"The apparent positions of quasars change with the radiation frequency used to observe them. Researchers predicted this effect about 40 years ago based on the theory of synchrotron radiation and observed it soon afterwards," explains Alexander Pushkarev, a leading researcher at the Crimean Astrophysical Observatory and Lebedev Physical Institute of the Russian Academy of Sciences. "Our study aimed to find whether this effect varies with time, and if so, then on what timescales and to what extent the apparent position shift changes."
Quasars belong to a broader class of astronomical objects known as active galactic nuclei. Fortunately, none of them are located close to Earth. An AGN is basically a "fire-breathing" black hole incinerating its surroundings with two oppositely directed jets of plasma moving at relativistic speeds. Lurking at the heart of an AGN, the black hole itself is, naturally, invisible. This central object is shrouded with a region penetrable only to the highest-frequency radiation. As a result, an Earth-based observer sees an AGN differently depending on the radiation frequency used. For example, while optical observations reveal the jet and the glow around its source, radio telescopes can only discern the part of the quasar "tail" directed at us.
The most precise currently available technique for radio observation of remote objects is known as very long baseline interferometry. It relies on an emulated giant telescope that draws on many regular instruments scattered across the globe. Such a "virtual" telescope can obtain high-resolution data about a remote radio source. However, data reduction and restoring "a photo" of the target is not a trivial thing, because researchers need to retrieve an image from the bits of information gathered by many instruments.
The team developed an automated procedure for solving that task. They found that the apparent coordinate of the jet apex does not remain static but fluctuates back-and-forth along the axis of the jet. It would appear that the source itself "wiggles." However, astrophysicists consider these fluctuations to be a sort of an illusion. They explain the phenomenon in terms of the complex nature of radiation. This implies that the quasar nuclei themselves do not actually undergo any motion in space.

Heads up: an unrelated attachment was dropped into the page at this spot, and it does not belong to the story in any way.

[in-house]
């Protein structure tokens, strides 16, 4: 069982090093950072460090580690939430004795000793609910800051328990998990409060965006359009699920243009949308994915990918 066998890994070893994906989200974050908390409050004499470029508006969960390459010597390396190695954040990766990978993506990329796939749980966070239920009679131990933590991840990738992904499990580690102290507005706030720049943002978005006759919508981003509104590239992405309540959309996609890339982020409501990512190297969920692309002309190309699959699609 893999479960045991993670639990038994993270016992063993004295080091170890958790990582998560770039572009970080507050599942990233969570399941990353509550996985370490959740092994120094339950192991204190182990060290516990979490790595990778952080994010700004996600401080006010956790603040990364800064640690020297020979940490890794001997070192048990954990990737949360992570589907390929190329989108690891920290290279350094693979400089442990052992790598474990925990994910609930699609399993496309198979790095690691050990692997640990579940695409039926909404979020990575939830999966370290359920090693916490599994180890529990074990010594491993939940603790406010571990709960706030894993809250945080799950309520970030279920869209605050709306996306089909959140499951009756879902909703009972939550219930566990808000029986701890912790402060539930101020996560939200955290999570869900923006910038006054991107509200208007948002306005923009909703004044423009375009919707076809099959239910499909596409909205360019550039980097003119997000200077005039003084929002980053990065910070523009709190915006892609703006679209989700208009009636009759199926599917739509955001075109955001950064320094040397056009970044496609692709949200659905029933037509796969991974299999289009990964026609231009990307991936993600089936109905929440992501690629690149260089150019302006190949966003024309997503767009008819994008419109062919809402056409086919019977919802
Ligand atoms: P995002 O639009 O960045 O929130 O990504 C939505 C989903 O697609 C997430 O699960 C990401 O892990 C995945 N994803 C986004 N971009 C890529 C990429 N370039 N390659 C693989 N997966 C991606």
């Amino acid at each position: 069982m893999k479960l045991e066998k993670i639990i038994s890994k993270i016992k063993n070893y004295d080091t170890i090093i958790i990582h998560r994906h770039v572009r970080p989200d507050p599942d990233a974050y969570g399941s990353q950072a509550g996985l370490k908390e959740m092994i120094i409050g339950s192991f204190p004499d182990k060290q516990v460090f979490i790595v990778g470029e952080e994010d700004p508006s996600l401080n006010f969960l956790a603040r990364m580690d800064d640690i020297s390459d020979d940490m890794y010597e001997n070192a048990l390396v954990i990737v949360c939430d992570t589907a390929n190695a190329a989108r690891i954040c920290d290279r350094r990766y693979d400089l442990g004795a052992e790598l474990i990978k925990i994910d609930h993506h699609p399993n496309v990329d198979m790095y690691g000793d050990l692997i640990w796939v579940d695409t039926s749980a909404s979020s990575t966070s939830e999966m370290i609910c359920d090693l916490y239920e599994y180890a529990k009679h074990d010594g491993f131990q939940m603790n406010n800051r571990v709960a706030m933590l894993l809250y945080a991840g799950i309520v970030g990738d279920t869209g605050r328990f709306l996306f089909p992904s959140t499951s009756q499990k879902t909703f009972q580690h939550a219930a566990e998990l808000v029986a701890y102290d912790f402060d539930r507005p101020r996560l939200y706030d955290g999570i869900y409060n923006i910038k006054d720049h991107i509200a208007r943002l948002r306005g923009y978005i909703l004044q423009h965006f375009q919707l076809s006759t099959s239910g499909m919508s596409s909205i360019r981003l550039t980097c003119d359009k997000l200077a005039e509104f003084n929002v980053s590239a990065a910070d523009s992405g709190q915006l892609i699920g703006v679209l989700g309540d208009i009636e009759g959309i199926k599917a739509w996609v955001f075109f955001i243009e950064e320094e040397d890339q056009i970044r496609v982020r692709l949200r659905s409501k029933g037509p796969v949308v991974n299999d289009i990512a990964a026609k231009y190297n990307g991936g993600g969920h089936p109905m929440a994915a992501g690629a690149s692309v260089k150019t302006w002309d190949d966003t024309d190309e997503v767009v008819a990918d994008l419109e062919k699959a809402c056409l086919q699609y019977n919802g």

"Back in the 20th century, a theory explained the apparent behavior of quasars in terms of fast-electron radiation. But this model does not explain how this radiation can vary," said Alexander Plavin, a researcher at MIPT's Laboratory of Fundamental and Applied Research of Relativistic Objects of the Universe and a doctoral student at Lebedev Physical Institute, RAS. "Until recently, it was more convenient to simply ignore this variability. AGNs were assumed to be positionally static for practical purposes. But we accumulated enough data and developed an efficient and accurate method for their automated processing. This enabled us to detect position variability and interpret it in terms of the jets' internal physics."
What could be the reason behind this phenomenon? To answer this question, the authors checked the apparent AGN positions for potential correlations with some of the variable quasar parameters, such as their brightness or magnetic fields. It turned out that the apparent coordinates of an active galactic nucleus are directly associated with the particle density in the jet: the higher the brightness, the more pronounced the perceived position shift. This could complement theoretical quasar models by indicating the role of nuclear flares injecting higher-density plasma into the outflow.
There is a practical dimension to this analysis as well. New precise data on the apparent shifts of quasar positions will enable a correction of astrometry techniques, leading to the most accurate navigation systems that ever existed in human history.
The study was supported by the Russian Science Foundation.